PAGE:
About those biased Oscar Nominations | The Jackal

17 Jan 2020

About those biased Oscar Nominations

There’s been a lot written about the 2020 Oscar Nominations and their apparent lack of diversity. It’s true, there are in fact no women nominated for the Best Director and very few nominees of colour across the board. But is this a result of a biased process or a symptom of a sickness pervading many aspects of the Hollywood movie industry?

Of course this all blew up a few years ago, with the upshot being that the Oscars would work towards a more inclusive ceremony. But you apparently can’t teach an old dog new tricks. Numerous prominent people have criticised the selection process and those involved have felt compelled to defend their decisions.

On Wednesday, Stephen King tweeted:

Yesterday, The NZ Herald reported:

Stephen King criticized for comments on diversity 
Admirers of King, an outspoken liberal, were disheartened by his comments. Author Roxane Gay tweeted that "as a fan, this is painful to read. 
"It implies that diversity and quality cannot be synonymous," Gay wrote. "They are not separate things. Quality is everywhere but most industries only believe in quality from one demographic. And now, here you are." 
Director Ava DuVernay tweeted: "When you wake up, meditate, stretch, reach for your phone to check on the world and see a tweet from someone you admire that is so backward and ignorant you want to go back to bed."

So are the Oscars really to blame for a lack of diversity?

You only have to look at movies like Once Upon A Time In Hollywood to realise that their selection process is complicit in promoting association over substance. The shock value of Quentin Tarantino’s offering is prominent in this retelling of the Manson murders. However the chalk and cheese fictional take on historical events, although mostly well shot, adds very little to the art form with a stellar cast really being this films only redeeming feature.

It should be noted that Once Upon A Time In Hollywood is the first Tarantino movie to not utilise the “services” of sexual predator/producer Harvey Weinstein. Tarantino even seems to contradict the perverse nature of Hollywood with a scene where a stunt double, played by Brad Pitt, doesn’t take advantage of an apparently underage girl, played by 26-year-old Margaret Qualley. It’s almost as if Tarantino is trying to absolve himself from years of guilt by association.

Actors Leonardo DiCaprio and Brad Pitt with Director Quentin Tarantino

The all white mostly male dominated cast works through their lines professionally and generally carries this movie, but at times even they seem annoyed with the script. Perhaps it’s the often unending and unrealistic dialogue or numerous retakes that make it slightly clunky, but there’s no question that 10 nominations is excessive for a movie that's simply going through the motions and appears to be signalling Tarantino’s retirement.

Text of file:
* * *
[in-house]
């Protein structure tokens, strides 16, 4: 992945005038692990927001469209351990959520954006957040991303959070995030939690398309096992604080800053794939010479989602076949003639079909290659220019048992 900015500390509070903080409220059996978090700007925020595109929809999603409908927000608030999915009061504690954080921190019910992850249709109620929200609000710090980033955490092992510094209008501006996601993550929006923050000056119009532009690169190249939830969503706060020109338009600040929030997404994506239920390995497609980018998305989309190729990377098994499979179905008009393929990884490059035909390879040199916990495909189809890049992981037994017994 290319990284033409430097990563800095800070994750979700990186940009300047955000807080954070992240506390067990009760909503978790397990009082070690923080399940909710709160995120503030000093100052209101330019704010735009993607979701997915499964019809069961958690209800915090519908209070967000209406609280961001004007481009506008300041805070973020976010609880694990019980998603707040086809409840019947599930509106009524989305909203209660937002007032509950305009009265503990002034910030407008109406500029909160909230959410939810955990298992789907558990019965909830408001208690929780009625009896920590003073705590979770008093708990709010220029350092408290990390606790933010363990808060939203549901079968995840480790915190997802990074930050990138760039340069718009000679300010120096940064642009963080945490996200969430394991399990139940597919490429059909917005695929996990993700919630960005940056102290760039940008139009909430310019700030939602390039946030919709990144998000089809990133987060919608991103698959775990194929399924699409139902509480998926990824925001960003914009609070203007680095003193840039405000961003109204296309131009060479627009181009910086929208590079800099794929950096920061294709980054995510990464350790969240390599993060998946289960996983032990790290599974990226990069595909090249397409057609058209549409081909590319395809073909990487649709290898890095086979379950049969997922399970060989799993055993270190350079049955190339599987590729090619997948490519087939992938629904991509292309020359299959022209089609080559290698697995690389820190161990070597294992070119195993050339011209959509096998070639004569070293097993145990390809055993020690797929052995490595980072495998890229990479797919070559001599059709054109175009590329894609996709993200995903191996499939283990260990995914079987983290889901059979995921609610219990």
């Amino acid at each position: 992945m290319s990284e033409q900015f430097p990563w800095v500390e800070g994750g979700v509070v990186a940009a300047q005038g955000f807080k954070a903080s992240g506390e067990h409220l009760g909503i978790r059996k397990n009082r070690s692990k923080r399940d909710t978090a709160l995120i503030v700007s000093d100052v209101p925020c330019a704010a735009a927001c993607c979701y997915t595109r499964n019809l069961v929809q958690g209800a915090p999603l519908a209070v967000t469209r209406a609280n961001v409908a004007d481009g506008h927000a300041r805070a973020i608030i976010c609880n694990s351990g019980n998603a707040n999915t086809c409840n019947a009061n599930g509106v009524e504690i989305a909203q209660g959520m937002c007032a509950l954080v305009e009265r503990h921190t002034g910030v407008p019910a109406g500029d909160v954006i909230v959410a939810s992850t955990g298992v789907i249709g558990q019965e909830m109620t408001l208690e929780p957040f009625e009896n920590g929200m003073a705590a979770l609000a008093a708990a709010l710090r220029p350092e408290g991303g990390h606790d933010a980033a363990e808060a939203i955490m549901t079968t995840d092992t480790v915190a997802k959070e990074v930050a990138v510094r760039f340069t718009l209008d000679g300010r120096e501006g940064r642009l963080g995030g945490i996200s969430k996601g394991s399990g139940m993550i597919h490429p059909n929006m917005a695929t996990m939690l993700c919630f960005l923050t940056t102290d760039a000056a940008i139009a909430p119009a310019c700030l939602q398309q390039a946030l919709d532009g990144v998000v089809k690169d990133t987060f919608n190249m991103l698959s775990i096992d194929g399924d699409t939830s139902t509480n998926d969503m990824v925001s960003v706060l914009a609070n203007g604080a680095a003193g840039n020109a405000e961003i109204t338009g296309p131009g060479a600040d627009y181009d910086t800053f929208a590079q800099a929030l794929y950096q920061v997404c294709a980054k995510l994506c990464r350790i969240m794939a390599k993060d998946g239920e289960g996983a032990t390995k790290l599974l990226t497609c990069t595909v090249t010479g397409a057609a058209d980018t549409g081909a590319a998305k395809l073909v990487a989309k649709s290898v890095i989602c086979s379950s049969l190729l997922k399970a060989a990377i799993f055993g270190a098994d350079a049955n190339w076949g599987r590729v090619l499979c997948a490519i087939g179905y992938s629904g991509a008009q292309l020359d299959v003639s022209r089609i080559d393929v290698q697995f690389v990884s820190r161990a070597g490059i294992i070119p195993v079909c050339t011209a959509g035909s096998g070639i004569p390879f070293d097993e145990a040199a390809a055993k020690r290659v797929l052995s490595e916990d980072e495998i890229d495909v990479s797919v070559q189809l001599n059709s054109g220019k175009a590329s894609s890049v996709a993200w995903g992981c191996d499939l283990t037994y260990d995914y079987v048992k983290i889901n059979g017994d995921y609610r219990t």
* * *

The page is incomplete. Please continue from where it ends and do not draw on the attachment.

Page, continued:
We must therefore conclude that the Oscars selection process is somewhat biased towards movies that are produced by, and mainly employ, white males. It should also be noted that Hollywood appears to have run out of stories to tell. They’re now relying on remaking movies selected from a past that was also dominated by white males.

In recognition of this, Kyle Buchanan for the New York Times writes:

The homogeneous group of gatekeepers that came before us still affects so much of what we consider worthy of canonization.

I couldn’t have put it better myself. However there is a flip side to the argument that nominations must be diversified simply to provide an appearance of equality.

Many of those arguing for increased inclusiveness are in praise of a movie called Hustlers, starring the seemingly ageless Jennifer Lopez. This is where Stephen King is right to say he selects on quality and not diversity. Overly reliant on sex appeal, Hustlers tediously goes over the same old ground twice and culminates in a lacklustre montage that confirms the directors derivative skill-set. Despite its obvious flaws, Hustlers was somewhat of a box office success, leading many to question why the B grade movie wasn't selected.

Here is a pretty generic tweet about the issue by writer E. Alex Jung:

It's amazing just how many commentators argue that a movie about striptease artists drugging businessmen to empty their bank accounts is somehow worthy of an award.

Hustlers basically tells a story we’ve all seen before but in an unimpressive way. To promote such a forgetful film simply because it stars females of varying ethnicities will do little if anything to increase equality within the film industry.

Likewise, gender role reversal in movies doesn’t really work if it’s simply being done to promote inclusivity instead of providing any real increase to a movies artistic value.

The problem of sexism and racism in Hollywood goes far deeper than just the Oscars. These issues are entrenched in the way movies are made but can mainly be attributed to screenplay selection by big name producers and film studios predominated by men.

The Oscars are just the last cab off the rank when it comes to a lack of diversity within filmmaking. Unfortunately a testosterone driven industry will always try to tell stories it identifies with and until the old-school male movie moguls are culled from their positions of power, nothing will ever really change.